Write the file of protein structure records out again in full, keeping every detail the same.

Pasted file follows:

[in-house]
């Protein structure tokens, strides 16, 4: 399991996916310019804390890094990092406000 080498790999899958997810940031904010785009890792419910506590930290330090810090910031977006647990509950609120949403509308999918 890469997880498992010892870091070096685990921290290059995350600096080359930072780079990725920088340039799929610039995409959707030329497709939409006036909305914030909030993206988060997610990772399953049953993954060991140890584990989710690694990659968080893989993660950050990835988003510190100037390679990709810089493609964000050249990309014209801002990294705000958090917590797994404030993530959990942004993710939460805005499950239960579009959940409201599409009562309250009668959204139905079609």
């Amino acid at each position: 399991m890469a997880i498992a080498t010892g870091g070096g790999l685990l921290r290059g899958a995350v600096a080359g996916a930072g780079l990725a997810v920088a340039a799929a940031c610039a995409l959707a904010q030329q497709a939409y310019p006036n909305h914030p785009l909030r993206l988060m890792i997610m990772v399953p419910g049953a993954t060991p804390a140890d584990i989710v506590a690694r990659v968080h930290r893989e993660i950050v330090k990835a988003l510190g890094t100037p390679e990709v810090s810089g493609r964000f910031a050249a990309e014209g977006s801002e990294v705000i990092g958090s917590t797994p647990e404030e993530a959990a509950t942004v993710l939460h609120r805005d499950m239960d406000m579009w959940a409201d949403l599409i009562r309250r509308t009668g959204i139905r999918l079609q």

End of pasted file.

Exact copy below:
[in-house]
């Protein structure tokens, strides 16, 4: 399991996916310019804390890094990092406000 080498790999899958997810940031904010785009890792419910506590930290330090810090910031977006647990509950609120949403509308999918 890469997880498992010892870091070096685990921290290059995350600096080359930072780079990725920088340039799929610039995409959707030329497709939409006036909305914030909030993206988060997610990772399953049953993954060991140890584990989710690694990659968080893989993660950050990835988003510190100037390679990709810089493609964000050249990309014209801002990294705000958090917590797994404030993530959990942004993710939460805005499950239960579009959940409201599409009562309250009668959204139905079609």
């Amino acid at each position: 399991m890469a997880i498992a080498t010892g870091g070096g790999l685990l921290r290059g899958a995350v600096a080359g996916a930072g780079l990725a997810v920088a340039a799929a940031c610039a995409l959707a904010q030329q497709a939409y310019p006036n909305h914030p785009l909030r993206l988060m890792i997610m990772v399953p419910g049953a993954t060991p804390a140890d584990i989710v506590a690694r990659v968080h930290r893989e993660i950050v330090k990835a988003l510190g890094t100037p390679e990709v810090s810089g493609r964000f910031a050249a990309e014209g977006s801002e990294v705000i990092g958090s917590t797994p647990e404030e993530a959990a509950t942004v993710l939460h609120r805005d499950m239960d406000m579009w959940a409201d949403l599409i009562r309250r509308t009668g959204i139905r999918l079609q």